According to the Centers for Disease Control and Prevention (CDC), 4 to 6 percent of children in the U.S. suffer from a food allergy and the number has increased 18 percent from 1997 to 2007.
The most common food allergies are milk, eggs, fish, crustacean shellfish, wheat, soy, peanuts and tree nuts, which account for 90 percent of all food allergies. While not all food allergies can cause anaphylaxis, a sudden reaction that can be fatal, children with food allergies are two to four times more likely to suffer from asthma or other allergic issues.
The CDC also published a major study on children and allergies several years ago. The results were astounding. Among other things, the government survey suggested:
1 in 20 children have food allergies (up 50 percent from the 1990s)
1 in 8 have skin allergies or eczema (that number is up 69 percent)
There has been no increase in hay fever or other respiratory allergies
One of the most common food allergies, peanuts, is increasing at an alarming rate. Researchers from the Jaffe Food Allergy Institute in New York discovered that the number of children who are allergic to peanuts increased from one in 250 children in 1997 to one in 70 in 2008.
"It really is almost an epidemic," Dr. Scott Sicherer, the institute's director, told CNBC. "It's impossible to deny an increase, even with anecdotal reports from school nurses," he said, adding that "about two (children) per classroom have food allergies. It's not just our imagination."
In some ways, these numbers are no surprise.
The hygiene hypothesis
Experts do tend to agree, however, that instances of both food allergies and hereditary atopic disorders such as eczema and asthma have seen a dramatic increase in recent decades, at least in so called "developed" economies. And herein may lie a big clue: Westerners may be experiencing more allergies because our culture has become too effective at controlling or eliminating exposure to microbes.
Microbes, you see, are central to training our immune system to deal with allergens.
Nevertheless, researchers like SF Bloomfield of the London School of Hygiene and Tropical Medicine in London warn against too simplistic a reading of this so called "hygiene hypothesis." If your child develops allergies, it's not necessarily because you cleaned your house too well. It's more likely the result of broader, societal changes.
Rural kids have fewer allergies
Studies would seem to back up this broader, societal reading of the "hygiene hypothesis."
Kids are less likely to develop asthma if they grow up on farms, for example. And children in cities have more food allergies than those in the country. (Exposure to air pollution in cities may also be a factor in this latter case.) There have even been studies suggesting that babies born in hospitals, and particularly those born by cesarean section, may have a different balance of gut bacteria making them more prone to allergies.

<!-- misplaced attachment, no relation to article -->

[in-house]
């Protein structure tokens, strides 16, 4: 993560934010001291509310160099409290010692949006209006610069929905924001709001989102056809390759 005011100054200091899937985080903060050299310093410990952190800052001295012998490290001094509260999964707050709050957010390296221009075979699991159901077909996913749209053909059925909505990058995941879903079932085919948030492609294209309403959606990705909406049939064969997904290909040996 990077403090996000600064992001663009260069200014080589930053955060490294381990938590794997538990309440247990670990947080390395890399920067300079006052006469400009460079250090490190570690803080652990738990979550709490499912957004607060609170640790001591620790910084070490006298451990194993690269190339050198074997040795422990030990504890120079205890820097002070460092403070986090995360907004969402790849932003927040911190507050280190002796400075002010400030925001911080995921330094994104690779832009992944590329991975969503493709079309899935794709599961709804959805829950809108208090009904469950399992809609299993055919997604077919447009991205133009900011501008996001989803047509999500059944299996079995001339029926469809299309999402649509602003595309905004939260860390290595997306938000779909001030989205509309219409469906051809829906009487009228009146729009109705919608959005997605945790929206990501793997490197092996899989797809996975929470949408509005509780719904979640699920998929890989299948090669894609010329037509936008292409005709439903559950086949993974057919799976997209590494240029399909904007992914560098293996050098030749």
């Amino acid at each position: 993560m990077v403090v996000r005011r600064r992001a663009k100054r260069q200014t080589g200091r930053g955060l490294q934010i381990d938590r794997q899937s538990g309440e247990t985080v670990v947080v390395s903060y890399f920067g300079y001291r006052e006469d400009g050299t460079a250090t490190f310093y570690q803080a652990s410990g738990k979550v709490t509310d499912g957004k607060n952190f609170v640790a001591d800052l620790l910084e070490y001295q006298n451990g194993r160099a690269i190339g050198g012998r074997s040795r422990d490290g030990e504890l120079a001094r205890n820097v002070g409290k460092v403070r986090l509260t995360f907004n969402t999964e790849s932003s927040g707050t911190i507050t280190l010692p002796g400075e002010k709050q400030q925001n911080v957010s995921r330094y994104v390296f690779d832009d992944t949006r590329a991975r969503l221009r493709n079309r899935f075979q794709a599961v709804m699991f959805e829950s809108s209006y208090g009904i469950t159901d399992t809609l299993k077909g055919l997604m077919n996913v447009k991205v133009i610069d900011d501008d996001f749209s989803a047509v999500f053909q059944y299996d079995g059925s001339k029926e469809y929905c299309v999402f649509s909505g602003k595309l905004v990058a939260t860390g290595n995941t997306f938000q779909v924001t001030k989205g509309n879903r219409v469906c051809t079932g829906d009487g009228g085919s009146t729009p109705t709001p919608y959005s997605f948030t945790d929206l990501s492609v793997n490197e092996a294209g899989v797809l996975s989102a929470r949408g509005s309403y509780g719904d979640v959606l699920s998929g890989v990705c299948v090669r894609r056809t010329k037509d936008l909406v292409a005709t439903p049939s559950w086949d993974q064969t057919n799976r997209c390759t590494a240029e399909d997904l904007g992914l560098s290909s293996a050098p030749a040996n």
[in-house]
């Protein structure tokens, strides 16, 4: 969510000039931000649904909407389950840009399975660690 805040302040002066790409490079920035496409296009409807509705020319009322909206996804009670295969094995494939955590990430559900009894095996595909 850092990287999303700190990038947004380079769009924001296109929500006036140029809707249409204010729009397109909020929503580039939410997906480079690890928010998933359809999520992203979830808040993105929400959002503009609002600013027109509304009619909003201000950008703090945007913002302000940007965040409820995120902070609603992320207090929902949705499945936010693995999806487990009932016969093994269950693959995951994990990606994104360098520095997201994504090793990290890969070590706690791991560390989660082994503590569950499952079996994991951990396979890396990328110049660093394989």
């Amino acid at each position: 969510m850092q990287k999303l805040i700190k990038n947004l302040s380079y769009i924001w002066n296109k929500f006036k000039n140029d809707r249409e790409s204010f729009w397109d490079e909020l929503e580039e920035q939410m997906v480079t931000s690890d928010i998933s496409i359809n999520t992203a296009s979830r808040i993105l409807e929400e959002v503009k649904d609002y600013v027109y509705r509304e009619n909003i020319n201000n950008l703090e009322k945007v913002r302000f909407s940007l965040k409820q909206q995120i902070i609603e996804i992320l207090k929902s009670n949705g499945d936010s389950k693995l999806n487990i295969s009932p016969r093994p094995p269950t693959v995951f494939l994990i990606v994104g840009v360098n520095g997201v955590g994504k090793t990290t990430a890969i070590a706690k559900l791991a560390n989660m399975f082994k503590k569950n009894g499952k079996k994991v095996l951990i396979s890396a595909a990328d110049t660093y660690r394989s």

Food guidelines revised
Finally, it's worth noting recommendations as to how and when to introduce potential food allergens to a child's diet.
As my wife Jenni, a registered dietitian, said it used to be recommended that parents avoid giving children cow's milk until the age of 1, and tree nuts before the age of 2. In 2008, the American Academy of Pediatrics revised its guidelines, stating that unless there was a strong family history of allergies, potential allergens could be introduced as and when developmentally appropriate. (Parents should still avoid whole nuts and thick layers of peanut butter with young children as they are a potential choking hazard.)
Mostly, it appears that these guidelines were revised because there was simply no correlation between the onset of allergies and the withholding of certain allergens. Yet some researchers like Morton Galina, a pediatric allergist at Atlanta's Emory School of Medicine, have even suggested that there may be more going on — and that the previous practice of not giving children allergens may in fact have increased, not decreased, their risk factor.
Emory's Galina said the new CDC statistics may reflect a recent "sea change" in the recommendations for when young children should first eat certain foods. In families with a history of eczema or food allergies, parents were advised to wait for years before introducing their young children to foods tied to severe allergies, like peanuts, milks and eggs. But professional associations changed that advice a few years ago after research suggested that allergies were more likely in those kids when the foods were delayed.
The old advice "was exactly the wrong thing to do," and could have contributed to some of the increased cases, Galina said.
Editor's note: This article has been updated since it was originally published in September 2013.